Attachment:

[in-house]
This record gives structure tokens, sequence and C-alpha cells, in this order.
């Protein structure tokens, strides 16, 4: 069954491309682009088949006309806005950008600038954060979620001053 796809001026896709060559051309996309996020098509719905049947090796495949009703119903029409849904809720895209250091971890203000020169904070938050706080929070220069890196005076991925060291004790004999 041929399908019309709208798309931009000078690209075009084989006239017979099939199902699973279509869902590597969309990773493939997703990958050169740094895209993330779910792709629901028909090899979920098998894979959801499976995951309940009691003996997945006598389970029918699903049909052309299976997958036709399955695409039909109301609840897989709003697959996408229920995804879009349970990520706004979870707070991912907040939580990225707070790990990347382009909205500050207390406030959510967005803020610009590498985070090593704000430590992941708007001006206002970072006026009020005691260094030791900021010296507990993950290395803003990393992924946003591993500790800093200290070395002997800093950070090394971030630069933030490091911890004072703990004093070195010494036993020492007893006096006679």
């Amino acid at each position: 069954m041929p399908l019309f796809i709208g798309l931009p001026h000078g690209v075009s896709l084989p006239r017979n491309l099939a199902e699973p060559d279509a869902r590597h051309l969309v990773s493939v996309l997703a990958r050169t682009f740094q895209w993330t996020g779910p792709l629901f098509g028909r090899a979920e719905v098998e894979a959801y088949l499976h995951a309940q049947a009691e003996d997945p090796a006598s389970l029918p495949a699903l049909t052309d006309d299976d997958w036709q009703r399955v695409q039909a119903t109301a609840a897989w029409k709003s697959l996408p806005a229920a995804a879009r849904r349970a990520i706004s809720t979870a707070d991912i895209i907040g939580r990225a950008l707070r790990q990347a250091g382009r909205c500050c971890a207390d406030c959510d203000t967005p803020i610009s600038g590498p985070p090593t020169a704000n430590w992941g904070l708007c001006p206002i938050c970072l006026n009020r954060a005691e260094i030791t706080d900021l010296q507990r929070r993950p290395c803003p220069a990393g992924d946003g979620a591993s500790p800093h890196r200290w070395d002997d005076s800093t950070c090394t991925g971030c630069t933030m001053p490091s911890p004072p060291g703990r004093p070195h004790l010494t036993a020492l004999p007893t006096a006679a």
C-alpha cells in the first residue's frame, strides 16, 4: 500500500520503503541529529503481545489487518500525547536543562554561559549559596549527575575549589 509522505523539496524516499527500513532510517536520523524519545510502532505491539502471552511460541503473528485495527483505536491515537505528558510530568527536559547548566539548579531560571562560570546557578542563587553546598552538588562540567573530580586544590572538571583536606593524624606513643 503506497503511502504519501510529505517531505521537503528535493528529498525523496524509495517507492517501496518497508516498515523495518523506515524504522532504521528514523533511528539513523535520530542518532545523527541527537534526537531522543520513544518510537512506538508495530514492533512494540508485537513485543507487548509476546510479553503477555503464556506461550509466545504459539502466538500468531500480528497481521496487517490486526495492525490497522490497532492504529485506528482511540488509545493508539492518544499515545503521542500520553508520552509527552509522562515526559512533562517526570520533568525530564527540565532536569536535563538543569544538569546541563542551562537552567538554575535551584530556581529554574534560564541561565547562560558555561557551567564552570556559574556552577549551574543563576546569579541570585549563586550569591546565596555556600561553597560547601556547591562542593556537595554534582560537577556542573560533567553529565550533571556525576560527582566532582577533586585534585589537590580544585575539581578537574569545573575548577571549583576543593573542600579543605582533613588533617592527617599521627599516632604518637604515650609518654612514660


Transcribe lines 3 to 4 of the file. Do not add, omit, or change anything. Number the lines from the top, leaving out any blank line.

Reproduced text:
């Protein structure tokens, strides 16, 4: 069954491309682009088949006309806005950008600038954060979620001053 796809001026896709060559051309996309996020098509719905049947090796495949009703119903029409849904809720895209250091971890203000020169904070938050706080929070220069890196005076991925060291004790004999 041929399908019309709208798309931009000078690209075009084989006239017979099939199902699973279509869902590597969309990773493939997703990958050169740094895209993330779910792709629901028909090899979920098998894979959801499976995951309940009691003996997945006598389970029918699903049909052309299976997958036709399955695409039909109301609840897989709003697959996408229920995804879009349970990520706004979870707070991912907040939580990225707070790990990347382009909205500050207390406030959510967005803020610009590498985070090593704000430590992941708007001006206002970072006026009020005691260094030791900021010296507990993950290395803003990393992924946003591993500790800093200290070395002997800093950070090394971030630069933030490091911890004072703990004093070195010494036993020492007893006096006679």
């Amino acid at each position: 069954m041929p399908l019309f796809i709208g798309l931009p001026h000078g690209v075009s896709l084989p006239r017979n491309l099939a199902e699973p060559d279509a869902r590597h051309l969309v990773s493939v996309l997703a990958r050169t682009f740094q895209w993330t996020g779910p792709l629901f098509g028909r090899a979920e719905v098998e894979a959801y088949l499976h995951a309940q049947a009691e003996d997945p090796a006598s389970l029918p495949a699903l049909t052309d006309d299976d997958w036709q009703r399955v695409q039909a119903t109301a609840a897989w029409k709003s697959l996408p806005a229920a995804a879009r849904r349970a990520i706004s809720t979870a707070d991912i895209i907040g939580r990225a950008l707070r790990q990347a250091g382009r909205c500050c971890a207390d406030c959510d203000t967005p803020i610009s600038g590498p985070p090593t020169a704000n430590w992941g904070l708007c001006p206002i938050c970072l006026n009020r954060a005691e260094i030791t706080d900021l010296q507990r929070r993950p290395c803003p220069a990393g992924d946003g979620a591993s500790p800093h890196r200290w070395d002997d005076s800093t950070c090394t991925g971030c630069t933030m001053p490091s911890p004072p060291g703990r004093p070195h004790l010494t036993a020492l004999p007893t006096a006679a």